At about 8:30 AST this morning, South African big-wave surfer and SUP-er paddled into the mouth of Antigua’s English Harbor after a demanding three-month stand-up paddle session across the Atlantic Ocean. He started his journey on December 6th, 2016, from Agadir, Morocco, and over the past 120 days, has covered over 4,000 miles, completely crushing the standing world record for longest SUP journey (12 hours, previously held by Bertish himself).
Bertish, who won the Mavericks Surf Contest back in 2010 and paddles into monstrous waves just for the hell of it, is no stranger to grueling physical tests. But a solo SUP across an entire ocean is a new level of grueling. In a mid-route interview he did with SUP Magazine, Bertish said that the journey had turned into a nuanced challenge.
"I don't consider this to be a SUP adventure anymore. It has become the ultimate waterman project, using all my knowledge from everything to do with my saving, my navigation, my surveying, my surfing and being comfortable in giant storms and big waves. Dealing with everything you could possibly imagine and more and still staying positive and proactive to get through it, one challenge at a time."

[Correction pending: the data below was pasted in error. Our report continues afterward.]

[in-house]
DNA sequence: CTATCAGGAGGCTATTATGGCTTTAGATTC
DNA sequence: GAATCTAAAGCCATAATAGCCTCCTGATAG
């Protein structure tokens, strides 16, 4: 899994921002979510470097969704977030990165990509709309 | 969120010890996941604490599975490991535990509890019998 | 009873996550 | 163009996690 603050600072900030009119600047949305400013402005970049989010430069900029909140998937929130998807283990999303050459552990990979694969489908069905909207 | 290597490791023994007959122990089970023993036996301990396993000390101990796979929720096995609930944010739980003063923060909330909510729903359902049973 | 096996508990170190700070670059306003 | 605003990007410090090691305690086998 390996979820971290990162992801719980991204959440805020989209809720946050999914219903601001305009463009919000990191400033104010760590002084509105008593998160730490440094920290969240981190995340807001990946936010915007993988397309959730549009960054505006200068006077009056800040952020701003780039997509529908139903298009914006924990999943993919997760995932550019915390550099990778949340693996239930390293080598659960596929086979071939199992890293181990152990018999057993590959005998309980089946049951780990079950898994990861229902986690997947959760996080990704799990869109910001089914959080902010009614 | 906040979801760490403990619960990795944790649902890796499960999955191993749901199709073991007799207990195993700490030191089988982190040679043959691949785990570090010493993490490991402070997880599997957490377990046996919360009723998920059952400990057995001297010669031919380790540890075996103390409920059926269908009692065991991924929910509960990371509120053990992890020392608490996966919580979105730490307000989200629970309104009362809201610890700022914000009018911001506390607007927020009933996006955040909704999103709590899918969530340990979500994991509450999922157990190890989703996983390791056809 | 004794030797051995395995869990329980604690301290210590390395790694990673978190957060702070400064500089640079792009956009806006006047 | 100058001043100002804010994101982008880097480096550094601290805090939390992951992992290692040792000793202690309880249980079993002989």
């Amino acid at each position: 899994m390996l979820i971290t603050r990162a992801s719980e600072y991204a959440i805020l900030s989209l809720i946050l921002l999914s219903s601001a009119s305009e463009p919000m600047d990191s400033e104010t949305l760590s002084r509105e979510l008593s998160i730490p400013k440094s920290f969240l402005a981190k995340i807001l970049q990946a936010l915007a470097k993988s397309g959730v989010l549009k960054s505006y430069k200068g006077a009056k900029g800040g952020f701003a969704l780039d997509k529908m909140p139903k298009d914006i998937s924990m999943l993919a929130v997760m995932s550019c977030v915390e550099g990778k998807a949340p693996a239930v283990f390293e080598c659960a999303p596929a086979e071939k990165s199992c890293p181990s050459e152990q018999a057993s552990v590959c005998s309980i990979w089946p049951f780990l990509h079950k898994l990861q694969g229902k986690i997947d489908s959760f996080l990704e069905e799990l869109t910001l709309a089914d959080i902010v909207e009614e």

Luckily, Bertish had a pretty pimped-out SUP to get him through these past few months of tricep-cramped paddling. The craft, which was 20 feet in length and weighed 1,350 pounds when fully loaded, was created by naval architect Phil Morrison and was designed with a watertight cabin at the nose of the board that contained Bertish’s food, sleeping gear, GoPros, and satellite communications.
As Bertish finally stepped back onto dry land this morning, he was cheered and greeted by friends and family. The money he raised from this project – the driving force behind this insane undertaking – will go toward Operation Smile, The Lunchbox Fund, and Signature of Funds.
Check back in with us next week, when we sit down with Bertish for a full interview about the trip.